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Showing posts with label Clyde Wilson. Show all posts
Showing posts with label Clyde Wilson. Show all posts

Tuesday, December 25, 2012

I Don't Want To Lose You - Steve Mancha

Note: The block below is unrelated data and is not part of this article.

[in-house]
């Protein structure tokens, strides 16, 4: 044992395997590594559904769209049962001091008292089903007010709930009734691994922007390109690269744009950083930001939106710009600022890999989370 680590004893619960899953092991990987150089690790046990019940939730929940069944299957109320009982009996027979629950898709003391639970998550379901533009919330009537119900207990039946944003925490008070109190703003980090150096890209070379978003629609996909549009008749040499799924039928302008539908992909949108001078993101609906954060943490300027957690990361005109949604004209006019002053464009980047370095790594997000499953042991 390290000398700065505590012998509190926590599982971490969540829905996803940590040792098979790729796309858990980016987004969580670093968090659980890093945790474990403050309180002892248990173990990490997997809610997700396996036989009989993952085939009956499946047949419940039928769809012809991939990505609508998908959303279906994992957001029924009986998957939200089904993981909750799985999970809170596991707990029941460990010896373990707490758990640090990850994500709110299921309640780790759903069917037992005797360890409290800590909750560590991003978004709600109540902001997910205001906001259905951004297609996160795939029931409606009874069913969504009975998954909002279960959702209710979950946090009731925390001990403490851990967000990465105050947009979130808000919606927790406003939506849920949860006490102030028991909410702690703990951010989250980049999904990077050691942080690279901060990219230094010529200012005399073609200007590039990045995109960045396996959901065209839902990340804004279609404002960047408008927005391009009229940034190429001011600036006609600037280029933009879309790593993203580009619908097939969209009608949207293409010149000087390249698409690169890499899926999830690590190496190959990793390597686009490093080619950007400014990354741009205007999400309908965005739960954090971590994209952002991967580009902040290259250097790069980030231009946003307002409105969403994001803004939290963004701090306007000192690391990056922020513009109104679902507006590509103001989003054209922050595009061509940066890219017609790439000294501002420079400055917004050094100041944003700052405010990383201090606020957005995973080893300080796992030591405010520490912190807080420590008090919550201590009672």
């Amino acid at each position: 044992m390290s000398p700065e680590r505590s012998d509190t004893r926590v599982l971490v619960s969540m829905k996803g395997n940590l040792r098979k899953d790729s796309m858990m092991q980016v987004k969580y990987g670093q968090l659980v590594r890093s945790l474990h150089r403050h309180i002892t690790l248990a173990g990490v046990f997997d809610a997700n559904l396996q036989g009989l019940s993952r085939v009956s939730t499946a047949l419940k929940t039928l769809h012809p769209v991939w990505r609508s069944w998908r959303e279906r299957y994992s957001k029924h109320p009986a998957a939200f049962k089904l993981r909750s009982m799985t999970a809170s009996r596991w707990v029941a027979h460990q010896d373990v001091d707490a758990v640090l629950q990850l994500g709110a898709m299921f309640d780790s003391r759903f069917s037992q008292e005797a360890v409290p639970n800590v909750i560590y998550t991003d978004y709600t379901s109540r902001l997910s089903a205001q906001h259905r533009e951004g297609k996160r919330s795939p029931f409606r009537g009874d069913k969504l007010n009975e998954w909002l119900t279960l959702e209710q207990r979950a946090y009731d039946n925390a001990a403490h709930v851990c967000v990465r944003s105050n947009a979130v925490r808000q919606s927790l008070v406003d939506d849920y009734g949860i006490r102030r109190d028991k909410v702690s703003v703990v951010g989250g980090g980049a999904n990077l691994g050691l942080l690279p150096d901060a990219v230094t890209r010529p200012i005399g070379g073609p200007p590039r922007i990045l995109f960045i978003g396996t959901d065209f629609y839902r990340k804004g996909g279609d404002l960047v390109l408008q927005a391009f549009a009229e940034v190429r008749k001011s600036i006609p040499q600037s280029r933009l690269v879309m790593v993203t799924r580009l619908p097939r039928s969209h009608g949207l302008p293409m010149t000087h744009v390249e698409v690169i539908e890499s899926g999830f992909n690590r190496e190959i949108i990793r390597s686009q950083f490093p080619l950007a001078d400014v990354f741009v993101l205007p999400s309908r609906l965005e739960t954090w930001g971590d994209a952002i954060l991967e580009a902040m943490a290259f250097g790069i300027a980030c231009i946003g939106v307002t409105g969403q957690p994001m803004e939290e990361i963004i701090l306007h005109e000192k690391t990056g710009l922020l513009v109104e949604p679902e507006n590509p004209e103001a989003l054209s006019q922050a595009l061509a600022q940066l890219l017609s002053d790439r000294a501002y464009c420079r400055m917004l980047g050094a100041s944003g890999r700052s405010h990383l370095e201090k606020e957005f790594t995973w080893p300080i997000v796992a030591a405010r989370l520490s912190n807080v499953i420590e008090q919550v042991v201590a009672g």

Clyde Wilson - Steve Mancha On Christmas Day 1945 in Walhall, South Carolina a musical legend was born. Clyde Darnell Wilson, or as all collectors and lovers of Detroit soul music know him ... Steve Mancha. Clyde moved to Detroit at the age of five years old and by 1960 he was already singing locally around the Detroit area when he met another future Detroit icon, Melvin Davis. Melvin Davis was already recording for Jack and Devora Brown's Fortune Records. Around this early time Clyde joined Melvin Davis, David Ruffin and Tony Newton in forming a group called The Jaywalkers. Any info on this group and any records that exist would be gratefully received by Hitsville. Shortly after this Clyde met and became friends with Wilburt Jackson. It was with Wilbur that Clyde formed the duo The Two Friends. They were about to record their first 45 for Harvey Fuqua's HPC label. Join us now as we explore the work of one Detroit's Northern Soul musical heroes ... Mr. STEVE MANCHA The Two Friends cut one single for Harvey Fuqua's HPC label in 1960 "Just Too Much To Hope For" b/w "Family Reunion." Most Motown collectors are probably more familiar with the version of "Too Much to Hope For" cut in 1968 for Motown Records by Tammi Terrell. HPC was a short lived label and Harvey Fuqua went on to form Harvey and TRI- Phi Records with Gwen Gordy. As a duo Clyde and Wilburs days were numbered as Gwen and Harvey put all their promoting energy into another newly formed pairing, Johnny Bristol and Jackey Beavers, who recorded surprisingly enough as Johnny and Jackie! It was through Gwen Gordy that, after struggling with sluggish sales of their labels, that they merged with Berry Gordy's expanding Motown stable. Part of this package deal meant that the artists connected with Harvey and TRI Phi were also brought under contract to Motown. Thus began the 'Motown' years of Two Friends, Johnny and Jackie, Jr Walker and The All-stars, The Detroit Spinners and many more. The Monitors - Number One In Your Heart (V.I.P.) It was in this period that Clyde was allegedly a member of Laurence Faulkon and The Stars and another group Laurence Faulkon and The Sounds. They recorded two records, firstly for MRC Records in 1962 called "I'll Marry You" and a second one on Mike Hank's MAHs label called "My Girlfriend" b/w"Why Should We Hide Our Love." Although it appears that Motown didn't record anything on The Two Friends, Clyde and Wilbur did have a hand in writing some of the songs of the time. A couple of notable songs in which they feature on the credits are "Give A Little Love" - Marvin Gaye and Tammi Terrell and the wonderful upbeat stomper by The Monitors - "Number One In Your Heart" - VIP 25032 Steve Mancha - Did My baby Call (Wheelsville) With Motown concentrating it's efforts on other artists, here ended the relationship between Clyde Wilson and Motown. Clyde looked around for other opportunities and eventually teamed up with yet another legendary Detroit record producer, Don Davis. At this point Don Davis suggested that Clyde change his performing name and Clyde adopted Don Davis' partner Don Mancha's (Yet another legendary Detroit musical figure), surname. Hence Clyde Wilson a.k.a. Steve Mancha found himself recording for Wheelsville Records under the auspicious production talents of Don Davis. Their first work together produced an absolute classic Detroit Soul 45. Steve Mancha - "Did My Baby Call" b/w "Whirlpool" - MW 518 Mad Lads - Did My Baby Call (Volt) The record sold fairly well but not enough to become a hit even locally. The song "Did My Baby Call" was also released on the B side of the magnificent Professionals - "Thats Why I Love You" - Groove City 101. Another version of this fabulous song was also recorded a few years later by The Mad Lads - "Did My Baby Call" b/w "Let Me Repair Your Heart" - Volt 4080. The version by Steve Mancha is probably Steve's finest moment and is typical of Don Davis' production work of that period. A Trio of Mancha inspired singles In the same year Steve switched to the newly formed GrooVesville Record label and released the brilliant ballad "Youre Still In My Heart" b/w "She's so good" - GV 1001. The A side of this record is the epitome of a Detroit soulful 'beat ballad', haunting vocals mixed in with brilliant backing group. This really does it for me. The strong drum/piano led, almost midtempo track is filled with ghost like supporting voices that were to become a signature of the GrooVesville set up in the mid to late 60's. Steve's voice is fully matured now and when paired with Mr. Davis' production they became an extremely tight knit musical team. The flip side is almost equally good and produces much of the same. A tremendous double sided record. Steve Mancha - I Don't Want To Loose You (GrooVesville) The next release on GrooVesville in 1966 was the great "I Don't Want To Lose You" b/w "I Need To Be Needed" - GV 1002. This track made the RnB Chart and became a minor hit. Both sides are wonderful Detroit soul, but "I need To Be Needed" is, for me, the better side. A wonderful production with a string section probably called on from The Detroit Symphony Orchestra. Again the backing vocals are stunning, and Steve, at his best, noticeably straining vocally, every ounce of his body as he claims he needs to be needed. If you haven't heard this side, then you're in for a real treat. It was this year that Steve took a brief respite from singing solo and joined up with Eddie Anderson, JJ Barnes and Edwin Starr to form The Holidays. The group immediately cut the incredible "I'll Love You Forever" for Ed Wingate's Golden World label. The other side of this 45 (GW 36) is the uptempo instrumental "Making Up Time" and can be heard on the website under the 'Golden World Article'. The lead on this 45 is taken by Edwin Starr and the record became an RnB hit and went some way to establishing The Holidays name as a group. A Trio of Mancha singles As the members of The Holidays continued their solo careers, Steve returned to his solo recordings with GrooVesville. His next release was "Friday Night" b/w "Monday Through Thursday" - GV 1004. This was probably Steve's most uptempo record up to date, both sides being basically the same track with different but similar lyrics on each side. Thus the flip side is almost a Part 2 of the A side. Again a wonderful production with one of the best brass sections you will hear on a record, and the drum rolls are awesome. A point of note is that the dynamic duo of Popcorn Wylie and Tony Hester are credited on the A side, whilst their names are nowhere to be seen on the B Side! Ah, the wonders of sixites Detriot Soul eh? A further point of interest is that the song was also produced by Don Davis with Johnny Taylor and released on the Stax label. Although this is a great version, it is considerably funkier and I feel it has lost that 'Detroit Sound', in fact I know a few people who would swear it's a different record! 1967 saw the release of two more records on GrooVesville. First up was "Don't Make Me a Story Teller" b/w "I Wont Love You And Leave You" - GV1005. "Story Teller" is a lovely ballad in a simlar vein to "I dont Want To Lose You." It was covered by that legendary Chicago outfit The Dells in the early 70s and that too is a wonderful record. Another Trio of Mancha singles The second release of 1967 was "Just Keep On Loving Me" b/w "Sweet Baby Dont Ever Be Untrue" GV 1007. The A side, although a dancer, is one of Steves recordings that has never really taken off in the clubs (it also failed to chart). There are at least two more versions of "Just Keep on Loving Me" one by King Bee And The Sensations and one featured here by Lee Jennings on Star Track Records. This song really does deserve more turntable action. The Steve Mancha version just shades the others but all three are quality examples of the eras best soul records. 1969 saw Steve's career switch to a different label Groove City. Different label, same people and set up. The first single released by Steve on this label was "A Love Like Yours" b/w "Hate Yourself In The Morning" - GC 204. Written by Steve (under his real name and Don Davis), this song ("Hate Yourself In The Morning"), especially Steves rendition is a powerhouse of mid-tempo Detroit Soul at its very best. The credits on the label alone would be enough to get the soul fans attention. A GrooVesville production, it features Steve on the production credits. Maybe Steve felt it was time to put the lessons learned from his mentor Don Davis to the test. The result is a stunning vocal peformance interloping with a fantastic bass and drum led mid-tempo beat that uses the signature vibes so loved by soul fans everywhere. This is not the only Groove City record by Steve to be a sought after item. In my opinion the best was yet to come. The group known as The Holidays (this time minus Edwin Starr), went into the studio and recorded one of the greatest double siders of all time. The record was "Easy Living" b/w "I Lost You" - Groove City 206. "Easy Living" is one of the best mid-tempo records you will ever hear, the production, by a certain Jack Ashford (who also appears on the writing credits, along with Bobbie C. Croft), is awesome, as you would expect from a member of the legendary Pied Piper Production Team. The song contains a beautiful string arrangement that is reminiscent of Paul Riser's similar work at Motown. Steve's lead vocal is great foil to the skills of all involved. A great record in all departments. Groove City 45's The flipside, "I Lost You," is also a song written and produced by a Detroit icon, Tony Hestor. Although Mr Hestor is probably best known as half the duo of Wylie/Hestor because of their prolific output of sheer quality records. Tony Hestor was a superb songwriter, producer and artist in his own right, as this awesome song showcases. Although credited to The Holidays, this is 100% Mancha, and Mancha at his very best! The deep bass and powerful drum intro just makes your ears prick up as you know from the opening refrains that this is something special. Steves vocal just about drips with passion that only the 'Real Deal' soul-singers can get away with. A mid-tempo dancer it's a masterpiece of mid-sixities Detroit soul music. It is this side that is popular with the Northern Soul dance floors and the record comes under the 'Hard To Find' category with copies changing hands for large sums of money. The next couple of records we take a look at from Steve in this first part of his musical journey never saw a release at the time they were recorded. Long time collector and Detroit soul fan Martin Koppell gained access to the Solid Hitbound/GrooVesville masters and whilst working on the material came across a number of unreleased items that found their way to issue on the UK Goldmine's Connoisseur/Sevens labels. All are of quite extraordinary quality and should have a home in every Detroit collectors boxes. If you support live Blues acts, up and coming Blues talents and want to learn more about Blues news and Fathers of the Blues, ”LIKE” ---Bman’s Blues Report--- Facebook Page! I’m looking for great talent and trying to grow the audience for your favorite band!